• Think seafood. Aim for at least two to three servings of wild-caught, cold-water fish per week.
  • Enjoy citrus fruits and berries. These are great sources of vitamin C.
  • Go Nuts. Nuts and seeds are good sources of Vitamin E.

On the supplement front:

 

GLAUCOMA:

NOTE:

  1. To reduce toxin exposure, eliminate ALL AVOIDABLE TOXINS by choosing Shaklee toxin-free cleaners and personal care products.
  2. To support more optimal fiber and raw essential oils, it is recommended to eat 3 tablespoons of fresh ground flaxseed daily
  3. With every ailment listed below, use the three items listed FIRST for support to one of the Starter Programs
  4. ALL programs should begin with ONE of the following three STARTER PROGRAM OPTIONS:
  • A. The Bare Essentials
  1. 3 tablespoons of Soy Protein or 2 scoops of Cinch Shakes
  2. 2 Vita Lea either: Vita-Lea® Women,Vita-Lea® Men, Vita-Lea Gold® with Vitamin K, Vita-Lea Gold™ without Vitamin K
  3. 1 Optiflora Pearl PLUS 1/8th to 1 teaspoon Optiflora Powder, or the Optiflora® Prebiotic & Probiotic System
  • B.  Basic Program for Prevention
  1. 3 tablespoons of Soy Protein or 2 scoops of Cinch Shakes
  2. 1 Vitalizer Strip (with or without iron) PLUS 1/8th to 1 teaspoon Optiflora Powder,
  • C.  Better Program for Prevention and Symptoms
  1. 3 tablespoons of Soy Protein or 2 scoops of Cinch Shakes
  2. Vitalizer Strip (with or without iron) PLUS 1/8th to 1 teaspoon Optiflora Powder
  3. 1 teaspoon of Vivix
  4. 2 NutriFeron

GLAUCOMA:

  1. VITAMIN E + SELENIUM: increases circulation to the eye; powerful free radical scavenger
  2. BETA CAROTENE/CAROTOMAX: necessary to heal & remove pressure from behind the eye
  3. GLA: helps reduce pressure & involved in the regulation of circulation to the eye; anti-inflammatory
  4. VIVIX:  to support healing in the eye tissue
  5. Vitamin C : prevents tearing of capillaries; detoxifies free radicals; anti-inflammatory
  6. OPTIFLORA:  reduce toxin load
  7. ALFALFA: mineral content relaxes arterial muscles; anti-inflammatory
  8. HERBAL LAXATIVE: detoxifies body tissues
  9. DTX:  reduce toxin load
  10. CoEnzymeQ10:  powerful antioxidant
  11. GINKGO BILOBA (Shaklee Mental Acuity): increase blood flow to the eyes

For More Information Click These Links

Antioxidant Vitamins and Free Radicals, What Vitamins Will Stop Free Radical Damage
Antioxidants And Free Radicals
Best Antioxidant Supplements
Free Radicals and Antioxidants – More Free Radicals Now Than In The Past
Polyphenols Antioxidants and the Health Benefits
How Much Omega 3 Per Day You Should be Getting for Optimal Health
The Ultimate Multivitamin Pack

 

 

References:
Age-Related Eye Disease Study Research Group. A randomized, placebo-controlled, clinical trial of high-dose supplementation with vitamins C and E, beta carotene, and zinc for age-related macular degeneration and vision loss: AREDS report no. 8. Arch Ophthalmol. 2001;119:1417-36.
National Eye Institute. Age-Related Eye Disease Study 2 (AREDS2). Bethesda: National Institute of Health; 2006.
De Jong P et al. Dietary antioxidant intake reduces risk of AMD. The Rotterdam Study. Invest Ophthalmol Vis Sci. 2004;45: E-abstract 2243.
Seddon JM et al. Dietary carotenoids, vitamins A, C, and E, and advanced age-related macular degeneration. JAMA. 1994; 272:1413-20.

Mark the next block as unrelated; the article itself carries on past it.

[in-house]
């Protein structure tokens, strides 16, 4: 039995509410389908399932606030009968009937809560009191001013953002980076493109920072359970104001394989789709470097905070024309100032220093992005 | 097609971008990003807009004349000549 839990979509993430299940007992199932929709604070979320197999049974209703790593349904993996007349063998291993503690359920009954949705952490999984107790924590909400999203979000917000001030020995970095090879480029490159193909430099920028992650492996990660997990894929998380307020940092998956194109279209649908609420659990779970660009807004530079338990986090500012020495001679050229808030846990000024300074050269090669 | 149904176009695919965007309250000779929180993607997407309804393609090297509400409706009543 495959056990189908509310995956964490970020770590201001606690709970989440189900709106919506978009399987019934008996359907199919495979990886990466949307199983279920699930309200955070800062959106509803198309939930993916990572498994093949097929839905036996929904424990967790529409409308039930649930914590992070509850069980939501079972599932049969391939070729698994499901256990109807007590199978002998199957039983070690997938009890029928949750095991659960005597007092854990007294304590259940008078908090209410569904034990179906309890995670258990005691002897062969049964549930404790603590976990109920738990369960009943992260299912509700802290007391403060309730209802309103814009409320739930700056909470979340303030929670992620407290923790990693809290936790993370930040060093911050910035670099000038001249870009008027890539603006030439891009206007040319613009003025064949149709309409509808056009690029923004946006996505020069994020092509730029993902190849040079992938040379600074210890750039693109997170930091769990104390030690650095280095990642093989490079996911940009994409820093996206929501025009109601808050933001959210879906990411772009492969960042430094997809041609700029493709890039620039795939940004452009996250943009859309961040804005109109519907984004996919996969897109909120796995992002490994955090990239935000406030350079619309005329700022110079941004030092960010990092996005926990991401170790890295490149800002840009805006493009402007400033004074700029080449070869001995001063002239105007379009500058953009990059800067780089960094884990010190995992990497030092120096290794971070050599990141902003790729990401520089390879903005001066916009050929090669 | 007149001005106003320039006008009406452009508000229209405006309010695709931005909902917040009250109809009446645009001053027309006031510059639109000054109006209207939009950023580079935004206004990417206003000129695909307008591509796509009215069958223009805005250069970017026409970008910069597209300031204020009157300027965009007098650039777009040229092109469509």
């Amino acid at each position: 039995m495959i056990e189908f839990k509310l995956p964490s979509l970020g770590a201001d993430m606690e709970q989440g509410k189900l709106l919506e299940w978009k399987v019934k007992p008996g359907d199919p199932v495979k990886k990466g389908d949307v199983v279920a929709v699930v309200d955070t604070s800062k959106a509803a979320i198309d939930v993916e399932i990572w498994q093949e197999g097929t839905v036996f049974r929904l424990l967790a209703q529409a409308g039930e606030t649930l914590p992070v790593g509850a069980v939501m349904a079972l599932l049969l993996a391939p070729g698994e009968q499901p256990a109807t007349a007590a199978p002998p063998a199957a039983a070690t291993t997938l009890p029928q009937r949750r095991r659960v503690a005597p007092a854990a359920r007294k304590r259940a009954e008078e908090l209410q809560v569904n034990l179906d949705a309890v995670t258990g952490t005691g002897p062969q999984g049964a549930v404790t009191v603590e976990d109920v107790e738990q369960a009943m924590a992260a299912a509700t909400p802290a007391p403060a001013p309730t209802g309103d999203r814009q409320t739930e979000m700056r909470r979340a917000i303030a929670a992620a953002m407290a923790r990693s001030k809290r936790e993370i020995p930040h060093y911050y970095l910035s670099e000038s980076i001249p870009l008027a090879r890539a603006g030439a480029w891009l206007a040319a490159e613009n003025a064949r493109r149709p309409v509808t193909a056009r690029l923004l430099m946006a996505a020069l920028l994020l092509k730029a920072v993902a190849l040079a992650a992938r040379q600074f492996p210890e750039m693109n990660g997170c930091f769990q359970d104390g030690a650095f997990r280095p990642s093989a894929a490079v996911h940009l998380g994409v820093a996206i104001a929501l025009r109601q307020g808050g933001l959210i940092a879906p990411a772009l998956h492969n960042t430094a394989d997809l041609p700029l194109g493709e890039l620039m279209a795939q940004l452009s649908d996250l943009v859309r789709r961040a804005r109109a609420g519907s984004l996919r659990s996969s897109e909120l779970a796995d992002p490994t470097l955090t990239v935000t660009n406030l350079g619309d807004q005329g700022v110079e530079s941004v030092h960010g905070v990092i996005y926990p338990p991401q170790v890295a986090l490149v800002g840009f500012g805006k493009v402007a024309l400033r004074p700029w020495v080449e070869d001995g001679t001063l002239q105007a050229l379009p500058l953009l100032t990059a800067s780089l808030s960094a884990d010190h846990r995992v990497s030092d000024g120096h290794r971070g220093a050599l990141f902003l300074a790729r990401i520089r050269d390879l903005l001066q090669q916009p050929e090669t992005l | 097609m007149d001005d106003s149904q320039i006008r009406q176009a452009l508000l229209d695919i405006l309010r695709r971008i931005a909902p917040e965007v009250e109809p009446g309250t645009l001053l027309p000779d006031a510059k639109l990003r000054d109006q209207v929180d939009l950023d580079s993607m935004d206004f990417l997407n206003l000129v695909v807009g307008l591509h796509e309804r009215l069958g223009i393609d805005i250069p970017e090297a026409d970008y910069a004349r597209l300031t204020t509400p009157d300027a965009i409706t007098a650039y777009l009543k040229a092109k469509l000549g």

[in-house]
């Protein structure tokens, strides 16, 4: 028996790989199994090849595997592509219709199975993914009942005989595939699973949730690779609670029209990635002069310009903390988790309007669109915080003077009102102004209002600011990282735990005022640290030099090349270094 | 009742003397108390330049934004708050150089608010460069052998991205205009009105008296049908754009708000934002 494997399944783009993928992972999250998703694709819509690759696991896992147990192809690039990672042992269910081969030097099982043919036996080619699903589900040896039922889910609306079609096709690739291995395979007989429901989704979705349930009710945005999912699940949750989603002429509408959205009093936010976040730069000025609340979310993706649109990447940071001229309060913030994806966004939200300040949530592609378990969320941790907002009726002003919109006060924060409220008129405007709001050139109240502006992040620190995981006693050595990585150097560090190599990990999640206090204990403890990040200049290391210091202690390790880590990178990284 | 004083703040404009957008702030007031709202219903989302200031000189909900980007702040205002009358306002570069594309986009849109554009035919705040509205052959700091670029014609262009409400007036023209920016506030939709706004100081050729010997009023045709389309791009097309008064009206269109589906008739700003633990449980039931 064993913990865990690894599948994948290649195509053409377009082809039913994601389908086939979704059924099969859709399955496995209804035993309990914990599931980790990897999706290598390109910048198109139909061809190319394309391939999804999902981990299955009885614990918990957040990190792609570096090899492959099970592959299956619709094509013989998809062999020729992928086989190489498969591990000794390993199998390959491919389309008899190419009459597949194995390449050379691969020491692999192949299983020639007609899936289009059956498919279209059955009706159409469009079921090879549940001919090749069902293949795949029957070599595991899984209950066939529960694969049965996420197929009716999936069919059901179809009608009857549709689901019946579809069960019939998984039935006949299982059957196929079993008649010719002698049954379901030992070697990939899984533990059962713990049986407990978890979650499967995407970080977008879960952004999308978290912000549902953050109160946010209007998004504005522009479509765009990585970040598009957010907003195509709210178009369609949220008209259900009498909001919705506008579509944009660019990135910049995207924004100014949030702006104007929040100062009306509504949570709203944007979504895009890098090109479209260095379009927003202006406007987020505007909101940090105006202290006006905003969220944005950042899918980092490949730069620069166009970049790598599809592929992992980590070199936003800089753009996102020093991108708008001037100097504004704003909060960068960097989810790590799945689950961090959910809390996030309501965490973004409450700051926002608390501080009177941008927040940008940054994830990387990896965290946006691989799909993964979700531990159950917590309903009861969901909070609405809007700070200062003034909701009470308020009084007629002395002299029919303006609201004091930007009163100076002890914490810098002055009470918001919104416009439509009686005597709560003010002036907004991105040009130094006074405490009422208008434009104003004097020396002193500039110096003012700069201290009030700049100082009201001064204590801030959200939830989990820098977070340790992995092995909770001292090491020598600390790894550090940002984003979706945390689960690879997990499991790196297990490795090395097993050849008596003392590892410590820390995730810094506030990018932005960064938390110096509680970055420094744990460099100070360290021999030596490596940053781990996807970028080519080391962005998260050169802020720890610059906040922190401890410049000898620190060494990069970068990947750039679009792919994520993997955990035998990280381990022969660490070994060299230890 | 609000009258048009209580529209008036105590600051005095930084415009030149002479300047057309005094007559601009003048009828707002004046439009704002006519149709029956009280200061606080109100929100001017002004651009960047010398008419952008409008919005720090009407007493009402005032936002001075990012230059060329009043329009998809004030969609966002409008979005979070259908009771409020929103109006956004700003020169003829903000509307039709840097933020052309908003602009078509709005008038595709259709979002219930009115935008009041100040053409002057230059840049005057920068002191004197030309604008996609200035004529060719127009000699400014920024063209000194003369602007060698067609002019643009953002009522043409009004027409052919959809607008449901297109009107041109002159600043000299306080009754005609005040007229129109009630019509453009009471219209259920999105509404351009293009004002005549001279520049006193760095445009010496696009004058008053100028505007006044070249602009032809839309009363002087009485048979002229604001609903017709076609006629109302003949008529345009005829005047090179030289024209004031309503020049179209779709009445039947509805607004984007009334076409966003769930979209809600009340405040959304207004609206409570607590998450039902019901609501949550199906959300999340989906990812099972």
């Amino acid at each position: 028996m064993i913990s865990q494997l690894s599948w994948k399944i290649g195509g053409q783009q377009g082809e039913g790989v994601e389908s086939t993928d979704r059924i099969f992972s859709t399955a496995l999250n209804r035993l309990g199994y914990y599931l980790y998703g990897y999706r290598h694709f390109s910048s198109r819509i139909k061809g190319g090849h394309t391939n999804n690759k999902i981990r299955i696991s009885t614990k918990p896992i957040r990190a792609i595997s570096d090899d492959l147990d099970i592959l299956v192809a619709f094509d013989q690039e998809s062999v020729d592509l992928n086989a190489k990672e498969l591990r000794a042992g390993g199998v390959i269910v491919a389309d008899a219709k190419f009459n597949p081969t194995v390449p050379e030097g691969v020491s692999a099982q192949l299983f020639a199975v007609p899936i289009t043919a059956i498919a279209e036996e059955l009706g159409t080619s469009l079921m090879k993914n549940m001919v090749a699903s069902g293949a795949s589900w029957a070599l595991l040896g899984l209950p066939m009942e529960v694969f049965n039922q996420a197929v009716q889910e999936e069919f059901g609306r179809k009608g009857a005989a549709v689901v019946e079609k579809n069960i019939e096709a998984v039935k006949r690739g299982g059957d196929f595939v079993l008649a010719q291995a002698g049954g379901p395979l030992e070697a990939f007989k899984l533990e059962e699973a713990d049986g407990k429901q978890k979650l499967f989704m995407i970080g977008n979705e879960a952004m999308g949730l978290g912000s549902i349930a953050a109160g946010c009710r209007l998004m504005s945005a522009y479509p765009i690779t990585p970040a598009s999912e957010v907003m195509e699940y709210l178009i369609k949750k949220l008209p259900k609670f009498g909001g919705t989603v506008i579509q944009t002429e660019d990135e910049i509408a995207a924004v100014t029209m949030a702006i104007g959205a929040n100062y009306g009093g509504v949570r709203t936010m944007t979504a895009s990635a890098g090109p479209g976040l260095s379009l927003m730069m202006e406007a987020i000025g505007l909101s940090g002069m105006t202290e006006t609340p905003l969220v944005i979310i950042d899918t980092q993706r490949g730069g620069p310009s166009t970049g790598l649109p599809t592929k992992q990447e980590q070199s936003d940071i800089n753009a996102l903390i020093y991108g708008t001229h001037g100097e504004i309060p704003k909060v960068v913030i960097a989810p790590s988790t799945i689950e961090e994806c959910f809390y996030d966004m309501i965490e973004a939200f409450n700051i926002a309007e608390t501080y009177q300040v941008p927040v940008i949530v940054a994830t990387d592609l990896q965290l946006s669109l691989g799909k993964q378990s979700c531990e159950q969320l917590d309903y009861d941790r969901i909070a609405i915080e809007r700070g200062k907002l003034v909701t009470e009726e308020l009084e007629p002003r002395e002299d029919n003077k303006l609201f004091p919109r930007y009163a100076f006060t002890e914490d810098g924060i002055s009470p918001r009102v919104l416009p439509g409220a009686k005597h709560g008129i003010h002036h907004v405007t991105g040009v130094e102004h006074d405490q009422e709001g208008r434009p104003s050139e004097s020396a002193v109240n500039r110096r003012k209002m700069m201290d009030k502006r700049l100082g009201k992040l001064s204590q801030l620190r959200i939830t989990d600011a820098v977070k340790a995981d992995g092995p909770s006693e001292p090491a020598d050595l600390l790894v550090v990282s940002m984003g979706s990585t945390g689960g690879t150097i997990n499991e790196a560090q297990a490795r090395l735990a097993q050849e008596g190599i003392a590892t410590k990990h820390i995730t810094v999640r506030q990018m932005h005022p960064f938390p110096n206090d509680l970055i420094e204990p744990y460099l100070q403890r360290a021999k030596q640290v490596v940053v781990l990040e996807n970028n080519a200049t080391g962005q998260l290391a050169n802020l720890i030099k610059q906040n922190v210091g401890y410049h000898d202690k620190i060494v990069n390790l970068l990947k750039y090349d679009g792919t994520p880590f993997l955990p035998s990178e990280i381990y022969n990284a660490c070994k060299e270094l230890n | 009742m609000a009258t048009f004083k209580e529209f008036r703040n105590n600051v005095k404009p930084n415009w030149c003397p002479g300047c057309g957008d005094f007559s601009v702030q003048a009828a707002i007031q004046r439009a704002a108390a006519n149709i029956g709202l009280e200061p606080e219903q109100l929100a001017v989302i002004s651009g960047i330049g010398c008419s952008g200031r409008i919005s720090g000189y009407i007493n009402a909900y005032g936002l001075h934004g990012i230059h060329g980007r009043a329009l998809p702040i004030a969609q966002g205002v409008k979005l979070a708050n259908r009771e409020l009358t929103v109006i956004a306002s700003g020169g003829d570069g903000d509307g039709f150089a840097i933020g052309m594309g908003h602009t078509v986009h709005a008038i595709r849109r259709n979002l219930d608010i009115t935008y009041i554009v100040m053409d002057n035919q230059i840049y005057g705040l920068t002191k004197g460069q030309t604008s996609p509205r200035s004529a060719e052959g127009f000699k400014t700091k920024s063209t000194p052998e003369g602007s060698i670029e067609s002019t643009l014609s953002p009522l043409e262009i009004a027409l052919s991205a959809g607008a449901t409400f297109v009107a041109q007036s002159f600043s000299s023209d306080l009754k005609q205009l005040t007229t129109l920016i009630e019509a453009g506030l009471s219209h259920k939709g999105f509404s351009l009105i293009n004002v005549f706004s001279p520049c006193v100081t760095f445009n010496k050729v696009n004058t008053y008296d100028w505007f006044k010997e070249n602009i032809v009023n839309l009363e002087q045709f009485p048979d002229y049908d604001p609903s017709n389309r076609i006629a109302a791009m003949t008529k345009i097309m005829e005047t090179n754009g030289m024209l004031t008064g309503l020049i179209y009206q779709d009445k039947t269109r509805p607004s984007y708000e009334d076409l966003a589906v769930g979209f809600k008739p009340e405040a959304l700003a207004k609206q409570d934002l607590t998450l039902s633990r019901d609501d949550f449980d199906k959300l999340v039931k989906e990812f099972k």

Richer S et al. Double-masked, placebo-controlled, randomized trial of lutein and antioxidant supplementation in the intervention of atrophic age-related macular degeneration: the Veterans LAST study (Lutein Antioxidant Supplementation Trial). Optometry. 2004;75:216-30.
Neelam K et al. Carotenoids and co-antioxidants in age-related maculopathy: design and methods. Ophthalmic Epidemiol. 2008;15:389-401.
Olmedilla B et al. Lutein in patients with cataracts and age-related macular degeneration: A long-term supplementation study. J Sci Food Agricult. 2001;81:904-9.
Van Kuijk FJ and Buck P. Fatty acid composition of the human macula and peripheral retina. Invest Ophthalmol Vis Sci. 1992;33:3493-6.
Chong EW et al. Dietary omega-3 fatty acid and fish intake in the primary prevention of age-related macular degeneration: a systematic review and meta-analysis. Arch Ophthalmol. 2008;126:826-33.
Chau B et al. Dietary fatty acids and the 5-year incidence of age-related maculopathy. Arch Ophthalmol. 2006;124:981-6.
Johnson EJ et al. The influence of supplemental lutein and docosahexaenoic acid on serum, lipoproteins, and macular pigmentation. Am J Clin Nutr. 2008;87:1521-9.
Christen WG et al. Folic acid, pyridoxine, and cyanocobalamin combination treatment and age-related macular degeneration in women: The Women’s Antioxidant and Folic Acid Cardiovascular Study. Arch Intern Med. 2009;169:335-41.
Parekh N et al. Association between vitamin D and age-related macular degeneration in the Third National Health and Nutrition Examination Survey, 1988 through 1994. Arch Ophthalmol. 2007;125:661-9.
Jacques PF et al. Long-term nutrient intake and early age-related nuclear lens opacities. Arch Ophthalmol. 2001;119:1009-19.
Jacques PF et al. Long-term nutrient intake and 5-year change in nuclear lens opacities. Arch Ophthalmol. 2005;123:517-26.
Mares-Perlman JA et al. Vitamin supplement use and incident cataracts in a population-based study. Arch Ophthalmol. 2000;118:1556-63.
Tavani A et al. Food and nutrient intake and risk of cataract. Ann Epidemiol. 1996;6:41-6.
Vu HT et al. Lutein and zeaxanthin and the risk of cataract: the Melbourne visual impairment project. Invest Ophthalmol Vis Sci. 2006;47:3783-6.

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Filed under: Antioxidants